Effort underway to restore Swatara Furnace

First step is undertaken to eliminate danger from the PG Twp. site

By Rob Wheary, Staff Writer



ROB WHEARY/Staff Photo Parkway Tree Service owner Benjamin Fodor swings from branch to branch to make his next cut of the sycamore tree standing near the Swatara iron ore furnace. With the tree being too unsteady to climb, Fodor used a crane to get up near the top of the tree and lower the larger branches down to the ground to avoid any damage.

PINE GROVE TOWNSHIP – Several environmental and historical groups have joined forced to help restore and preserve an 185-year-old structure, the last one of its kind seen in Schuylkill County.
Recently. members of the Oak Grove Sportsman’s Association, the Old Forge Fishing Club, Pinegrove Historical Society and the Friends of Memorial Lake and Swatara State Parks joined forces with the Pennsylvania Game Commission and the Lebanon City Authority for an effort to preserve the Swatara Furnace.
The group’s first effort came on May 20 when a crew from an Ephrata tree service company came to the site near the Lebanon Reservoir to remove a threat to the furnace structure, a large sycamore tree standing next to it.
“The tree is about 85 to 90 feet tall and very unsteady,” a local historian said. “If we get a bad storm and the tree blows the wrong way, the furnace could be damaged.”

With the help of a crane, Benjamin Fodor, owner of Parkway Tree Service, Ephrata, made his way to the top of the tree, armed with a chainsaw to being dismantling the once-mighty sycamore.
“The tree is very unstable to climb outright, so Benjamin will take his time and go from branch to branch, first hooking it up with the crane and then cutting it, so we can easily bring the cut limbs down to safely dispose of them,” a tree service worker said.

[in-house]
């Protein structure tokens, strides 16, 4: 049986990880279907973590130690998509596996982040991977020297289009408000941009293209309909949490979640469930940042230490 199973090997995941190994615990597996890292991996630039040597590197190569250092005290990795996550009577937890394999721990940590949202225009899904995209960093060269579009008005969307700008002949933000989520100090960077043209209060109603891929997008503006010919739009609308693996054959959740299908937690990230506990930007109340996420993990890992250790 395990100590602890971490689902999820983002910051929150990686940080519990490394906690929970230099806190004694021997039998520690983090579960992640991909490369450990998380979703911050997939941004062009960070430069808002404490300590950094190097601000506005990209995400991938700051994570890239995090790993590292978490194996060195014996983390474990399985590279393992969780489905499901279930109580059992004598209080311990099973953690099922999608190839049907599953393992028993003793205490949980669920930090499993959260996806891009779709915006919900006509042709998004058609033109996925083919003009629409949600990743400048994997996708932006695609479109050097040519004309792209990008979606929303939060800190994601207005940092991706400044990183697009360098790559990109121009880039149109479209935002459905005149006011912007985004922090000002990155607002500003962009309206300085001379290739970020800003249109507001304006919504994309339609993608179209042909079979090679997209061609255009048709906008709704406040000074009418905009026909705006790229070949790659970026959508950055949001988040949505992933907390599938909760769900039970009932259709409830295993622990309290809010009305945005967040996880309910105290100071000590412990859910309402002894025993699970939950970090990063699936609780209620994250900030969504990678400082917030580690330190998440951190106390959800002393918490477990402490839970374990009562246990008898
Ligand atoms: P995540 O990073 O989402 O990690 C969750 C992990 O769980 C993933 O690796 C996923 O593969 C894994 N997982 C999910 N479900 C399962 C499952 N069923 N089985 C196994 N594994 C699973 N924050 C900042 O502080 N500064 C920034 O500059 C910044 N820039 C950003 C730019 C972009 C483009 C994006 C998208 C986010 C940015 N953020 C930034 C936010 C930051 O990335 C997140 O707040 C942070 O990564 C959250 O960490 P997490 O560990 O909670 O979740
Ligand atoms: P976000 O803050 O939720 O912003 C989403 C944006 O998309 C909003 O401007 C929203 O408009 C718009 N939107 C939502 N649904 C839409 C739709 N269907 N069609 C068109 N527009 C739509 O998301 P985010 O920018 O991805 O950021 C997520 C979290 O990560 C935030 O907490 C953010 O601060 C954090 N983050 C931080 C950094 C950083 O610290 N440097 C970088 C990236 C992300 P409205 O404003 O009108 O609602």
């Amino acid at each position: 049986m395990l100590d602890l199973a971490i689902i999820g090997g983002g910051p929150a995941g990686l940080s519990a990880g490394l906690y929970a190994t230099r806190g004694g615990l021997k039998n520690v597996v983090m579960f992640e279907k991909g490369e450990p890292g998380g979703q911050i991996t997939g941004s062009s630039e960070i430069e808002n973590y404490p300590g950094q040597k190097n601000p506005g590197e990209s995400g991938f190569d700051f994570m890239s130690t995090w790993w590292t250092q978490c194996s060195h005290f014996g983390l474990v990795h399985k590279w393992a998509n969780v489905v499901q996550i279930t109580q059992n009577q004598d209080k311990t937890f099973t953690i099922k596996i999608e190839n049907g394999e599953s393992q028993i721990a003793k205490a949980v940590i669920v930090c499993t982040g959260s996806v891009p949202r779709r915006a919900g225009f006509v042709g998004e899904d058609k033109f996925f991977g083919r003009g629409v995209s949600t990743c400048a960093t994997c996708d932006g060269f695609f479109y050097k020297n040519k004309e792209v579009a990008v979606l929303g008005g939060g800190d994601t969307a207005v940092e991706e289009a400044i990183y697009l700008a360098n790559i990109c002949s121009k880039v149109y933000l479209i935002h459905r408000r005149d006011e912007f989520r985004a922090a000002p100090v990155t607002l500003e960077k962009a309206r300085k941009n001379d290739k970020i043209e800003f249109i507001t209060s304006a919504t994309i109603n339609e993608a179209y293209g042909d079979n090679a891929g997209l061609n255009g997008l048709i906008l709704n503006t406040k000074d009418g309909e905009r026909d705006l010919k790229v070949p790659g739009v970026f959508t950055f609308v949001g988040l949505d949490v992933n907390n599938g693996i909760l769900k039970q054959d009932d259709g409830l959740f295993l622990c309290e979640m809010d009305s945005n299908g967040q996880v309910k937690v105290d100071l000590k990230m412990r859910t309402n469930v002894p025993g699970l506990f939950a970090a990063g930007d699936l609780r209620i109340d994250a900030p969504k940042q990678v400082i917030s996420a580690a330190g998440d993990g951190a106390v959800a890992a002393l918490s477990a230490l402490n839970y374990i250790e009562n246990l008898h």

The first stage of the restoration plan includes removing the tree and all invasive vegetation, small trees and brush growing on and around the structure, fence in the wheel pit and tail race, and then stabilize the structure.
Removing the tree alone costs $2,000, and the collaboration received the funds for it through a grant from the Williams Corporation and private funding.
Once that is done, work can begin on the furnace preservation.
“We have been in contact with the National Park Service Training Center and an area engineering firm who are both interested in first preserving and then restoring the existing stone structure,” the historian said. “That will cost approximately $15,000.”
While the tree removal and engineering work was bidded out, all of the manual labor will be done by volunteers.
The Swatara Furnace is located below the Siegrist Dam and Lebanon Reservoir, several hundred yards west of Old Forge Road, along the Mill Creek in Pine Grove Township. The furnace is listed on the National Registry of Historic Places and categorized by the National Parks Service and the Pennsylvania Historical and Museum Commission as having statewide historical significance.
Constructed in 1930 by Simeon Guilford, an engineer for the Union Canal Company of Pennsylvania, and Dr. George Eckert, a medical doctor whose family was involved in the iron industry, the Swatara Furnace was in operation for 30 years, turning iron ore into pig iron, which was then used for manufacturing. When the furnace operation was abandoned in 1860, a forge was constructed and operated until 1875. The furnace and forge are now the property of the Game Commission and the City of Lebanon Authority.
Anyone willing to help the effort with a monetary donation can send it to the Pinegrove Historical Society, P.O. Box 65, Pine Grove, PA 17963. Checks should be made out to the society with a notation that the funds are for the “Preservation of the Swatara Furnace,” and donations are tax-deductible.

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